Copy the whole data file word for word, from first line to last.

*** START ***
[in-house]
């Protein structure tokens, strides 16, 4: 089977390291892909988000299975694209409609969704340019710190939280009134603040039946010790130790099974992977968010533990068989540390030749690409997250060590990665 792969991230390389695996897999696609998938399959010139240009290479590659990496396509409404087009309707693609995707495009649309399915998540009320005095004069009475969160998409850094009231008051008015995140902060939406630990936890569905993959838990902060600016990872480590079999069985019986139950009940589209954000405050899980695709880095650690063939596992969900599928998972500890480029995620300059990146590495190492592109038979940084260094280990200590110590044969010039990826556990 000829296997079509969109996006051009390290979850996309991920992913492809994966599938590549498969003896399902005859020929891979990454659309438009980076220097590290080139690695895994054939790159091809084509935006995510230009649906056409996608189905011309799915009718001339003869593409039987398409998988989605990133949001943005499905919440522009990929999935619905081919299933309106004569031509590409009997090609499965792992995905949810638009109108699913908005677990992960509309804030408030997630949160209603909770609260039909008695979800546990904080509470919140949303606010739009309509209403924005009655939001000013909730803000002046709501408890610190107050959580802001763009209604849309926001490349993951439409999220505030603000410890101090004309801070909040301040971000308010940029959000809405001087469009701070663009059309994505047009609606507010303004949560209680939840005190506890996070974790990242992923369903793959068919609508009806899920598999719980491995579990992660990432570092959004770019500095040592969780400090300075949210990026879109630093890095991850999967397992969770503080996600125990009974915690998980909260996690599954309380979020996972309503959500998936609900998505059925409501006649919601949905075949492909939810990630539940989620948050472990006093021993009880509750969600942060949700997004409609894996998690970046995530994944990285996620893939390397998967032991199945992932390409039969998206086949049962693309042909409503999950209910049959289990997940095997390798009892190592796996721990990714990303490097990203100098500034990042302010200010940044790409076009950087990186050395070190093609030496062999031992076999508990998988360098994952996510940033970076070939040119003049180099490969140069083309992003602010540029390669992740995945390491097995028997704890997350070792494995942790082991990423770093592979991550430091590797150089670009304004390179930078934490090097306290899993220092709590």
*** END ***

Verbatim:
[in-house]
């Protein structure tokens, strides 16, 4: 089977390291892909988000299975694209409609969704340019710190939280009134603040039946010790130790099974992977968010533990068989540390030749690409997250060590990665 792969991230390389695996897999696609998938399959010139240009290479590659990496396509409404087009309707693609995707495009649309399915998540009320005095004069009475969160998409850094009231008051008015995140902060939406630990936890569905993959838990902060600016990872480590079999069985019986139950009940589209954000405050899980695709880095650690063939596992969900599928998972500890480029995620300059990146590495190492592109038979940084260094280990200590110590044969010039990826556990 000829296997079509969109996006051009390290979850996309991920992913492809994966599938590549498969003896399902005859020929891979990454659309438009980076220097590290080139690695895994054939790159091809084509935006995510230009649906056409996608189905011309799915009718001339003869593409039987398409998988989605990133949001943005499905919440522009990929999935619905081919299933309106004569031509590409009997090609499965792992995905949810638009109108699913908005677990992960509309804030408030997630949160209603909770609260039909008695979800546990904080509470919140949303606010739009309509209403924005009655939001000013909730803000002046709501408890610190107050959580802001763009209604849309926001490349993951439409999220505030603000410890101090004309801070909040301040971000308010940029959000809405001087469009701070663009059309994505047009609606507010303004949560209680939840005190506890996070974790990242992923369903793959068919609508009806899920598999719980491995579990992660990432570092959004770019500095040592969780400090300075949210990026879109630093890095991850999967397992969770503080996600125990009974915690998980909260996690599954309380979020996972309503959500998936609900998505059925409501006649919601949905075949492909939810990630539940989620948050472990006093021993009880509750969600942060949700997004409609894996998690970046995530994944990285996620893939390397998967032991199945992932390409039969998206086949049962693309042909409503999950209910049959289990997940095997390798009892190592796996721990990714990303490097990203100098500034990042302010200010940044790409076009950087990186050395070190093609030496062999031992076999508990998988360098994952996510940033970076070939040119003049180099490969140069083309992003602010540029390669992740995945390491097995028997704890997350070792494995942790082991990423770093592979991550430091590797150089670009304004390179930078934490090097306290899993220092709590």